By 1912, Marjorie was immersed in the suffrage movement. She was a founding member of the Nevada Equal Franchise Society and served as county chair in addition to other elected positions during her years in Nevada. She was active in the Nevada Federation of Women’s Clubs and was state chair in 1922. The May 1920 Carson City Daily Appeal reported Mrs. Hugh Brown had left Tonopah for Hartford, Connecticut.
She was Nevada’s representative to the group of 47 other women representing their states for a week-long drive throughout Connecticut in the National Woman’s Suffrage Association endeavors to lobby Connecticut politicians and populace to support the ratification of the woman’s suffrage amendment. She was active in the National League for Women’s Service during her Tonopah years.
As the wife of an attorney, she attended all the gala events Tonopah had to offer and was personally acquainted with the men Tonopah produced who became leaders in Nevada government including her good friends, Oddie, Nixon and Pittman. She attended Nevada’s Inaugural Ball when Tasker Oddie became Governor and the Browns traveled with Governor Oddie in July 1911 to launch the new battleship “Nevada.” She recalled that event as one of the highlights of her life. Through her husband’s law and professional connections, she was personally acquainted with U.S. presidents Herbert Hoover and Franklin D Roosevelt.
In 1922, the Browns returned to San Francisco leaving their 20-year odyssey behind, filled with the most incredible memories. Marjorie’s maternal uncle, Theodore Roberts, was a veteran Hollywood film star and perhaps because of him and his influence, she spent her San Francisco years involved in theater events. In April 1922, the Carson City Daily Appeal noted “Mrs. Brown is an experienced scenario writer” and in a 1928 article in the San Francisco Examiner, she was noted to perform a “brilliant and effective interpretation” of Eugene O’Neill’s play, “Strange Interlude.” After her husband’s death in 1931, she learned to manage their large estate at age 46, and she used that knowledge to become a financial consultant to many of her friends, well into her 80s. In 1968, at the age of 84, she wrote, “Lady in Boomtown: Miners and manners on the Nevada Frontier”, in which she related her experiences during the 20 years she lived in Tonopah.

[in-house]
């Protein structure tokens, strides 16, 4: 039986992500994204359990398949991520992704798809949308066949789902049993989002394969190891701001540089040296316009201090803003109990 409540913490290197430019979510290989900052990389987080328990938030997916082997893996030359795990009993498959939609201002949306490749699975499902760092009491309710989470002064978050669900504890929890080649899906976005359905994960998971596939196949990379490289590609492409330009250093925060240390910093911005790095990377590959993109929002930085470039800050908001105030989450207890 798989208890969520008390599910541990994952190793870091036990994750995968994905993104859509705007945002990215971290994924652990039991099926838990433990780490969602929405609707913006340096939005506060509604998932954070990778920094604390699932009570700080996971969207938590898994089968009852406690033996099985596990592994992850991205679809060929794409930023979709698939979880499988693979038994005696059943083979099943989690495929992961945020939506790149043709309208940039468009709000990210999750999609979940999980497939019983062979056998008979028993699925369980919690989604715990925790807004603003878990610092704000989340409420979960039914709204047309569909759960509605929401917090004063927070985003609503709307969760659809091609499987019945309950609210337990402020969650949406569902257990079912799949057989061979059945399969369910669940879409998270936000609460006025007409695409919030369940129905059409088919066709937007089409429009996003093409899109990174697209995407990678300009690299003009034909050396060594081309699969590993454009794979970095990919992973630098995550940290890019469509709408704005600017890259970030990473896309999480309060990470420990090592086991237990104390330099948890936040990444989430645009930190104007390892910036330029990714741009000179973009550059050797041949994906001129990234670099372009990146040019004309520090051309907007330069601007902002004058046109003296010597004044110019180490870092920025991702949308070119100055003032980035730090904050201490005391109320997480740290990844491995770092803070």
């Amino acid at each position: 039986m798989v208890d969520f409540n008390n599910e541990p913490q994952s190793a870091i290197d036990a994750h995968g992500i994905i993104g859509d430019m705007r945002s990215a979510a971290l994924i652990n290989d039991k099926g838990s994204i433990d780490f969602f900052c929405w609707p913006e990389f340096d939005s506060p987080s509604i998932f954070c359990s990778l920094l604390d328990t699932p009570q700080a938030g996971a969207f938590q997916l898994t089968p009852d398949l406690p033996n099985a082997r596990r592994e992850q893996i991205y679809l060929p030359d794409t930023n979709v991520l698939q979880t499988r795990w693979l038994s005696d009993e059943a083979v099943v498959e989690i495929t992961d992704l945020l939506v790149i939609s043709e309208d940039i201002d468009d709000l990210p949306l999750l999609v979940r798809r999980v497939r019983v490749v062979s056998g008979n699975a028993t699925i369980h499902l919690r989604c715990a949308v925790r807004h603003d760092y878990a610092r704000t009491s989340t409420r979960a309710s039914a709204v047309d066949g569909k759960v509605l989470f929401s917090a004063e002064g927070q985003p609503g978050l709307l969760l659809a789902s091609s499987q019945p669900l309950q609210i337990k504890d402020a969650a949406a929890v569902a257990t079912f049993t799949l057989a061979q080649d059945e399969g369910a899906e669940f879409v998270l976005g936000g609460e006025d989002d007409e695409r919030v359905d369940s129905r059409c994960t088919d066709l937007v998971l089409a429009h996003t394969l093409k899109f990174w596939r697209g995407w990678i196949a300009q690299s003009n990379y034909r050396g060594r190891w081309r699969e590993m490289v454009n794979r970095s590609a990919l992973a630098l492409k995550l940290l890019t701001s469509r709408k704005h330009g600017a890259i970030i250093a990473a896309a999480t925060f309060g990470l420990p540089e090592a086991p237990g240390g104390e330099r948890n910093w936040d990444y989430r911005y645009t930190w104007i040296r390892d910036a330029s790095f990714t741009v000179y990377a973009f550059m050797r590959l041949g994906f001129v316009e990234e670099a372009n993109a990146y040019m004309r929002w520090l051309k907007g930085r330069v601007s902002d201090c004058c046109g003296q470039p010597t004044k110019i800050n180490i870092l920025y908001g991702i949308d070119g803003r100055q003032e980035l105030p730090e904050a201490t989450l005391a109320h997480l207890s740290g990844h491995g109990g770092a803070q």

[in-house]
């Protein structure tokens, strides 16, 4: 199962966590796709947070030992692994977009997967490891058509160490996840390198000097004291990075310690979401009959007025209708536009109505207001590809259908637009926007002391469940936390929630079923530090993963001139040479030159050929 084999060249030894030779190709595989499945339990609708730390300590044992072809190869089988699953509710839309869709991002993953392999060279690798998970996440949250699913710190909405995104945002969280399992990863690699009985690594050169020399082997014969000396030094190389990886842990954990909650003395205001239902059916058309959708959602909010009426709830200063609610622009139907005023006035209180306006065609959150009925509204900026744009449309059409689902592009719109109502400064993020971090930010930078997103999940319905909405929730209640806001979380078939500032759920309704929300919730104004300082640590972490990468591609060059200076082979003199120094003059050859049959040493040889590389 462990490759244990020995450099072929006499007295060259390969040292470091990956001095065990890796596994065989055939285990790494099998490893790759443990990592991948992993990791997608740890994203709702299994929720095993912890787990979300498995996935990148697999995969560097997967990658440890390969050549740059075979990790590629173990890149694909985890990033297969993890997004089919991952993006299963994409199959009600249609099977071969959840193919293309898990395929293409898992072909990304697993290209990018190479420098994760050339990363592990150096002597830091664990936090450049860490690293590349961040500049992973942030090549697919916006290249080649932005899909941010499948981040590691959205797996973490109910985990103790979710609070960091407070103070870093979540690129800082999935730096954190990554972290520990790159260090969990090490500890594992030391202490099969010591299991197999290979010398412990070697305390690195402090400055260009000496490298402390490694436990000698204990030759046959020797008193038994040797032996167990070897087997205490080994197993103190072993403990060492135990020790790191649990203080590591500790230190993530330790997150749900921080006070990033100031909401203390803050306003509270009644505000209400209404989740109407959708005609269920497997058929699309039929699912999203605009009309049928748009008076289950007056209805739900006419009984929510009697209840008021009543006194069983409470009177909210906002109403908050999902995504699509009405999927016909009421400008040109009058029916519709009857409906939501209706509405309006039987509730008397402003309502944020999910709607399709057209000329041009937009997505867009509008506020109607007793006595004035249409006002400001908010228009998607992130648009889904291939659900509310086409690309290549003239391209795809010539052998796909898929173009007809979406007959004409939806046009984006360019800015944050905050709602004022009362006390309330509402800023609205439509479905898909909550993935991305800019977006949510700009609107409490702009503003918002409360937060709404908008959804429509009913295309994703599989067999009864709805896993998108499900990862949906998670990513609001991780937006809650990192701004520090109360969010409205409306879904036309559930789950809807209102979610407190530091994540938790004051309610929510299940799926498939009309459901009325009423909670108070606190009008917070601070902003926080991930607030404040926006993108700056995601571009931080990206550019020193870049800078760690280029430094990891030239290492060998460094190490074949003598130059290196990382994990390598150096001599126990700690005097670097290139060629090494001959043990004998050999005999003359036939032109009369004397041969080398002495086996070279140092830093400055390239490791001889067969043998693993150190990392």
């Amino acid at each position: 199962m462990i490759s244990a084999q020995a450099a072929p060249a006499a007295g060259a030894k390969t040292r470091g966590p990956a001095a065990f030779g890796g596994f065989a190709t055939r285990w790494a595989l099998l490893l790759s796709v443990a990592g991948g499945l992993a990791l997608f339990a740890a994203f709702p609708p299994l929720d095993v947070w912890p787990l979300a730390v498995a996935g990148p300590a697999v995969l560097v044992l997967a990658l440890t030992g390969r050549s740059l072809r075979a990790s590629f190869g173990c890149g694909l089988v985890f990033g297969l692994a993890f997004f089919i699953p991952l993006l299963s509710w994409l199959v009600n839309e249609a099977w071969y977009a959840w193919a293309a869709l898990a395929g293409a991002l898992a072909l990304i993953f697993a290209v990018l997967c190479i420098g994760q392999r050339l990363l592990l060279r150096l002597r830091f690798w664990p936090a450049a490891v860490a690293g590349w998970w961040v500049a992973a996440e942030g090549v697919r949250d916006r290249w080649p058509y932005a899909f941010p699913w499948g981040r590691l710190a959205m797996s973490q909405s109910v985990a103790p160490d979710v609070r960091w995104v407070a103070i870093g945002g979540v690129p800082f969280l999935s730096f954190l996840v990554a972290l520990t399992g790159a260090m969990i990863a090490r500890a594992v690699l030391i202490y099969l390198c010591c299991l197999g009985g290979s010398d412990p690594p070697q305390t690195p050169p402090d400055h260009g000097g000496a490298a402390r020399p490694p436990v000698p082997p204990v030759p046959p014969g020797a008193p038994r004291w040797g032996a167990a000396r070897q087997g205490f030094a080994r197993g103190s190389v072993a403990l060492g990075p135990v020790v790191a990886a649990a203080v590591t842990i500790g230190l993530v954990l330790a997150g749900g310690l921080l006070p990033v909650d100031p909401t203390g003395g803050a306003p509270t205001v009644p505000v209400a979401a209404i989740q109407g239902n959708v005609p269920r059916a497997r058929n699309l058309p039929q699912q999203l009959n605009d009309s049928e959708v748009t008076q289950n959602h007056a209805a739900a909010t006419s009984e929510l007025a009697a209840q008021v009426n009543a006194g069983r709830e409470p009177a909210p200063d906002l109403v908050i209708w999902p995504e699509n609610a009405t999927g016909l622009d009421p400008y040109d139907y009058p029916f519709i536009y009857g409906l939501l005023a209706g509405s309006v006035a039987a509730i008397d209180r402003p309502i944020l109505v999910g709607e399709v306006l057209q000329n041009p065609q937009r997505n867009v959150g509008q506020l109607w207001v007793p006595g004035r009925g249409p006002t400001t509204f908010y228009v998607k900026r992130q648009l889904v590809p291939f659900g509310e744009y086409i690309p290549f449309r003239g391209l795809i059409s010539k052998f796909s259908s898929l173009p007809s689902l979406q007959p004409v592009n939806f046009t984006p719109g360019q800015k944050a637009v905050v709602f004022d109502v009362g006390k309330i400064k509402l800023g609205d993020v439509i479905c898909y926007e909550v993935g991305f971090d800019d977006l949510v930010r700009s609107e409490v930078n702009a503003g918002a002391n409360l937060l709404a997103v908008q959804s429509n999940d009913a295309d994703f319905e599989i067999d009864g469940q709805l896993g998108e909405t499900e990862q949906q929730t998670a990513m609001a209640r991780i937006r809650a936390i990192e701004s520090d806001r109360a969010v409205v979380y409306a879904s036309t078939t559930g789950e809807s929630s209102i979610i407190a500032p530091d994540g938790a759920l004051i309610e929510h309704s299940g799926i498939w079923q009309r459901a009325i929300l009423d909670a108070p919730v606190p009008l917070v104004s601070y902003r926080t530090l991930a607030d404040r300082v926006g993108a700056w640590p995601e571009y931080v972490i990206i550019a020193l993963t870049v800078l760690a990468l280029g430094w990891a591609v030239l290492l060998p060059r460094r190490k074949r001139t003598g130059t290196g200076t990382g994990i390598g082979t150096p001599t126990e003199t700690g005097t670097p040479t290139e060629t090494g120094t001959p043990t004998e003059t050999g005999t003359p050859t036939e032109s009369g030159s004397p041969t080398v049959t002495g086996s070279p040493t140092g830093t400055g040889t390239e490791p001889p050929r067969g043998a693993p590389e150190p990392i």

Marjorie Moore Brown died in San Francisco, California on February 4, 1987 at age 102. She is buried in the Cypress Lawn Cemetery in Colma, Calif. A California native, she became one of the most important women in Nevada’s suffrage history.
Researched by Mona Reno and Marcia Cuccaro and written by Marcia Cuccaro
Sources of Information
“An Octogenarian-in the Prime.” San Francisco Examiner (San Francisco, California), January 3, 1964, p. 19:1.
“Battleship Nevada Glides Off Ways Into Ocean.” Tonopah Daily Bonanza (Tonopah, Nevada) July 11, 1914, p. 1:1.
Brown, Mrs. Hugh. “Lady in Boomtown: Miners and Manners on the Nevada Frontier.” Palo Alto, Calif. American West Publishing Company, 1968, 95-103.
“Equal Franchise Society Formed in Tonopah.” Tonopah Daily Bonanza (Tonopah, Nevada), May 19, 1912, p. 1:5.
“Equal Rights Arguments are Made By Forceful Speakers.” Nevada State Journal (Reno, Nevada), January 29, 1911, p. 1:1.
“Fairies and Goblins Preparations for the Production of the Operetta Entitled, ‘The River Queen’”. San Francisco Examiner (San Francisco, California), March 18, 1896, p. 10:1, Sec.: Oakland and Alameda County.
“Investment Aide, Author Has Busy Life.” San Francisco Examiner (San Francisco, California), September 4, 1960, p. 7:1.
“Left for Fore River.” Carson City Daily Appeal (Carson City, Nevada), July 5, 1914, p. 1:5.
March, Albert. “Tonopah Didn’t top Mrs. Brown.” San Francisco Examiner (San Francisco, California), October 13, 1968, p. 91:3, Sec.: Sunday Woman.
“Marjorie Moore Brown.” San Francisco Examiner (San Francisco, California), February 13, 1987, p. 87:3, Sec.: Funerals.
“Miss Marjorie Moore Becomes the Bride of Hugh Brown.” San Francisco Examiner (San Francisco, California), February 10, 1904, p. 5:1.
“Mrs. Brown Heads Federated Clubs.” Tonopah Daily Bonanza (Tonopah, Nevada), October 31, 1922, p. 3:2.
“Nevada woman in Suffrage Contest.” Carson City Daily Appeal (Carson City, Nevada), May 1, 1920, p. 4:3.
“National League for Woman’s Service.” Tonopah Daily Bonanza (Tonopah, Nevada), November 1, 1917, p. 4:4.
“New Officers are Elected by Suffragettes.” Tonopah Daily Bonanza (Tonopah, Nevada), April 8, 1913, p. 1:5.
“The Library Members Elect New Trustees.” Tonopah Daily Bonanza (Tonopah, Nevada), January 17, 1909, p. 4:4.“To the Honor of Mills College-Alumni of Famous Seminary Meet Yesterday at Residence of Mrs. Hugh Brown and Pay Respects to Founder.” Tonopah Daily Bonanza (Tonopah, Nevada), May 13, 1901, p. 11:2.